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6152 - Internal Party Structures, Processes and Groups: Are these creating a gender gap in Mexican local politics?

Political representation literature has questioned the meaning of representation, how representation occurs and who is representing whom. Nonetheless, the questions do not only revolve around the action of representation and who is behind this. A central concern is related to who and how access to political office. is determined, who is acting as the gatekeeper of local representation. The main barrier for been elected is first being nominated. For nomination, women have to overcome several obstacles, both formal and informal. The purpose of this paper is to analyse the internal structures, processes and groups that ultimately, determined who is going to represent the party in Mexican local elections. Firstly, it looks into the parties’ formal candidate selection processes, including parties’ structures, nomination bodies and internal rules. Later, it looks into the informal processes and practices, including the needed bond to parties’ groups and factions and the struggles that rise for winning and allocating nominations. The analysis is enriched by the employment of new quantitative data collected during recent fieldwork as well as substantive conclusions obtained from qualitative analysis of the interviews the researcher had with women politicians in Mexico.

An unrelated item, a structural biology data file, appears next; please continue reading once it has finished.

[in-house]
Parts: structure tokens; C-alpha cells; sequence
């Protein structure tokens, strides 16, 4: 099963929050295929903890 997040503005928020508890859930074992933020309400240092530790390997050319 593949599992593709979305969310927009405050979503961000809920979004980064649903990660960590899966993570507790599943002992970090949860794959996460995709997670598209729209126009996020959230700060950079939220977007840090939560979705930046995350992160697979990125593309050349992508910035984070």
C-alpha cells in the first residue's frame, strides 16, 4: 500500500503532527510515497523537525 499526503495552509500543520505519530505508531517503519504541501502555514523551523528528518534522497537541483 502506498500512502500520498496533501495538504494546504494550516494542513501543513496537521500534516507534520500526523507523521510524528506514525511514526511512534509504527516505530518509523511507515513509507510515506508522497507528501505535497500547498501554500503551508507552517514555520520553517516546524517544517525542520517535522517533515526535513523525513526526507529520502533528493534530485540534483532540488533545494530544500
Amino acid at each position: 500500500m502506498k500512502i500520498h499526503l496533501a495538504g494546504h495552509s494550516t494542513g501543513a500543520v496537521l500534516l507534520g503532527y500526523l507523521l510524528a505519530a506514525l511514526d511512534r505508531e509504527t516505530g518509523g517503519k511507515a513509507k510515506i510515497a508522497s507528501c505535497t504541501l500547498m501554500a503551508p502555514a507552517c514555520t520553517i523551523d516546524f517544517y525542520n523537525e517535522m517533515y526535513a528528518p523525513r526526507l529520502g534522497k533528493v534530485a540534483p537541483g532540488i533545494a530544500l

Keywords: representation, nomination, parties, institutions

Author: Vidal, Fernanda (University of Sheffield, United Kingdom/Ver Königr)

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